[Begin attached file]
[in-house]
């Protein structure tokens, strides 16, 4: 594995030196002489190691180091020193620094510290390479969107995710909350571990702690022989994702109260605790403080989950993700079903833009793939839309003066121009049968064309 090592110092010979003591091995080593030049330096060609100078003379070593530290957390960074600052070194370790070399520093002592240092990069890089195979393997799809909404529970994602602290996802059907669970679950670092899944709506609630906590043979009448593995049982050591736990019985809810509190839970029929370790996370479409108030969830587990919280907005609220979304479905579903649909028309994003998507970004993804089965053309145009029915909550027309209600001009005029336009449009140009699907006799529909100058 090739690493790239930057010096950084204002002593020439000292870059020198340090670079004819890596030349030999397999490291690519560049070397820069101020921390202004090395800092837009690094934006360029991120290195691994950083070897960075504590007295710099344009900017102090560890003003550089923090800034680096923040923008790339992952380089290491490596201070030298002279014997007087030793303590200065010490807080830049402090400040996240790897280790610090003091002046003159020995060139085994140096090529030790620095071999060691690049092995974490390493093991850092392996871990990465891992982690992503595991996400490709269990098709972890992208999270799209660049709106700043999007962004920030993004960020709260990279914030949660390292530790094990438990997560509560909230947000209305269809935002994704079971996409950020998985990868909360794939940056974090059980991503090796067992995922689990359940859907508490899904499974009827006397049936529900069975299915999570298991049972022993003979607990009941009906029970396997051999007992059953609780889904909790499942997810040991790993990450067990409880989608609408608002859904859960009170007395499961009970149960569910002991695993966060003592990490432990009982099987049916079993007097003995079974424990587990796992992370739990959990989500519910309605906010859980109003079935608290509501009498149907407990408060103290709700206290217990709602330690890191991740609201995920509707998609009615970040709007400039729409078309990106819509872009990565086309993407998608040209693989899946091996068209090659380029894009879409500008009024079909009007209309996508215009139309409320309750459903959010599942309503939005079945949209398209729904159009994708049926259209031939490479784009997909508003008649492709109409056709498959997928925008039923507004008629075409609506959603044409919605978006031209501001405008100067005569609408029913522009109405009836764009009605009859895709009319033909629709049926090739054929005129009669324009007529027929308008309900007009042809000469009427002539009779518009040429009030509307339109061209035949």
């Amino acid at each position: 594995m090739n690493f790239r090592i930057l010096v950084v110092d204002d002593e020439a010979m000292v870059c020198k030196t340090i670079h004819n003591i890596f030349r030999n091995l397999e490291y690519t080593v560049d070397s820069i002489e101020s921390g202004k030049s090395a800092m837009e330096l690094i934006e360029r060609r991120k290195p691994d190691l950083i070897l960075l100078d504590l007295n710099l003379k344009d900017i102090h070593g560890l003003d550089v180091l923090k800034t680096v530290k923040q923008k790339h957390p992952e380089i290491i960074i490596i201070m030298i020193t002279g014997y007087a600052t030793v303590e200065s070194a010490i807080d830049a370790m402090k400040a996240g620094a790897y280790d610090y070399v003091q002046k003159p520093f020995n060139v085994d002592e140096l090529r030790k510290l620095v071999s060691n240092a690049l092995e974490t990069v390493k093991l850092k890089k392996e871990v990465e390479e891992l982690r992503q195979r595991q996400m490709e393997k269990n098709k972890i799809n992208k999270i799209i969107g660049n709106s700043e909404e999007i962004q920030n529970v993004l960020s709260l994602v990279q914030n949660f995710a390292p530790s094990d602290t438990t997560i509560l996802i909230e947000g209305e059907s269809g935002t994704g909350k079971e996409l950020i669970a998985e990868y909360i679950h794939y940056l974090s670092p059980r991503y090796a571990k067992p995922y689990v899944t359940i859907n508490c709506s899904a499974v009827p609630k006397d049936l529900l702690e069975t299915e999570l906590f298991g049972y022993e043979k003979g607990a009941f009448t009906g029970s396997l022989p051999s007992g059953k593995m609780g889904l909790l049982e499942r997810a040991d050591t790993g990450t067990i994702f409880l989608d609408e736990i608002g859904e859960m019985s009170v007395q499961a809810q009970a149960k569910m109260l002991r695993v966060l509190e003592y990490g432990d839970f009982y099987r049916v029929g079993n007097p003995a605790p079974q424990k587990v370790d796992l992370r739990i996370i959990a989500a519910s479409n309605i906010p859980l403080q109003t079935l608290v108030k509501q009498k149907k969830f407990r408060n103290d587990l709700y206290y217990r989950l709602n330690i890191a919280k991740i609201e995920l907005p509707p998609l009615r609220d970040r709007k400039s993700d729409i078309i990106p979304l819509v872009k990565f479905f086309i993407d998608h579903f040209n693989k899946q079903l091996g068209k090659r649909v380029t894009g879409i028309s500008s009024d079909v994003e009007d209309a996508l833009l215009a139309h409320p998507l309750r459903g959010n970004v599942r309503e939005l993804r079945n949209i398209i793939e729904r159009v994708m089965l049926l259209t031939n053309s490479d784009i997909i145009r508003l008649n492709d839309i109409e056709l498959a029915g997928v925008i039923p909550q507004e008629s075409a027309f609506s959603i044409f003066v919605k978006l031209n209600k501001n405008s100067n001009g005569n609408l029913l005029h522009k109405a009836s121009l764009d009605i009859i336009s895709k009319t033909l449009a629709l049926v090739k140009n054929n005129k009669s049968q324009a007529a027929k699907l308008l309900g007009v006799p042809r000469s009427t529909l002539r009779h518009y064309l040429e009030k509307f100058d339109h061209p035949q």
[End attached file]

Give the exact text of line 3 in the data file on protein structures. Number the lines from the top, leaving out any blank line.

């Amino acid at each position: 594995m090739n690493f790239r090592i930057l010096v950084v110092d204002d002593e020439a010979m000292v870059c020198k030196t340090i670079h004819n003591i890596f030349r030999n091995l397999e490291y690519t080593v560049d070397s820069i002489e101020s921390g202004k030049s090395a800092m837009e330096l690094i934006e360029r060609r991120k290195p691994d190691l950083i070897l960075l100078d504590l007295n710099l003379k344009d900017i102090h070593g560890l003003d550089v180091l923090k800034t680096v530290k923040q923008k790339h957390p992952e380089i290491i960074i490596i201070m030298i020193t002279g014997y007087a600052t030793v303590e200065s070194a010490i807080d830049a370790m402090k400040a996240g620094a790897y280790d610090y070399v003091q002046k003159p520093f020995n060139v085994d002592e140096l090529r030790k510290l620095v071999s060691n240092a690049l092995e974490t990069v390493k093991l850092k890089k392996e871990v990465e390479e891992l982690r992503q195979r595991q996400m490709e393997k269990n098709k972890i799809n992208k999270i799209i969107g660049n709106s700043e909404e999007i962004q920030n529970v993004l960020s709260l994602v990279q914030n949660f995710a390292p530790s094990d602290t438990t997560i509560l996802i909230e947000g209305e059907s269809g935002t994704g909350k079971e996409l950020i669970a998985e990868y909360i679950h794939y940056l974090s670092p059980r991503y090796a571990k067992p995922y689990v899944t359940i859907n508490c709506s899904a499974v009827p609630k006397d049936l529900l702690e069975t299915e999570l906590f298991g049972y022993e043979k003979g607990a009941f009448t009906g029970s396997l022989p051999s007992g059953k593995m609780g889904l909790l049982e499942r997810a040991d050591t790993g990450t067990i994702f409880l989608d609408e736990i608002g859904e859960m019985s009170v007395q499961a809810q009970a149960k569910m109260l002991r695993v966060l509190e003592y990490g432990d839970f009982y099987r049916v029929g079993n007097p003995a605790p079974q424990k587990v370790d796992l992370r739990i996370i959990a989500a519910s479409n309605i906010p859980l403080q109003t079935l608290v108030k509501q009498k149907k969830f407990r408060n103290d587990l709700y206290y217990r989950l709602n330690i890191a919280k991740i609201e995920l907005p509707p998609l009615r609220d970040r709007k400039s993700d729409i078309i990106p979304l819509v872009k990565f479905f086309i993407d998608h579903f040209n693989k899946q079903l091996g068209k090659r649909v380029t894009g879409i028309s500008s009024d079909v994003e009007d209309a996508l833009l215009a139309h409320p998507l309750r459903g959010n970004v599942r309503e939005l993804r079945n949209i398209i793939e729904r159009v994708m089965l049926l259209t031939n053309s490479d784009i997909i145009r508003l008649n492709d839309i109409e056709l498959a029915g997928v925008i039923p909550q507004e008629s075409a027309f609506s959603i044409f003066v919605k978006l031209n209600k501001n405008s100067n001009g005569n609408l029913l005029h522009k109405a009836s121009l764009d009605i009859i336009s895709k009319t033909l449009a629709l049926v090739k140009n054929n005129k009669s049968q324009a007529a027929k699907l308008l309900g007009v006799p042809r000469s009427t529909l002539r009779h518009y064309l040429e009030k509307f100058d339109h061209p035949q």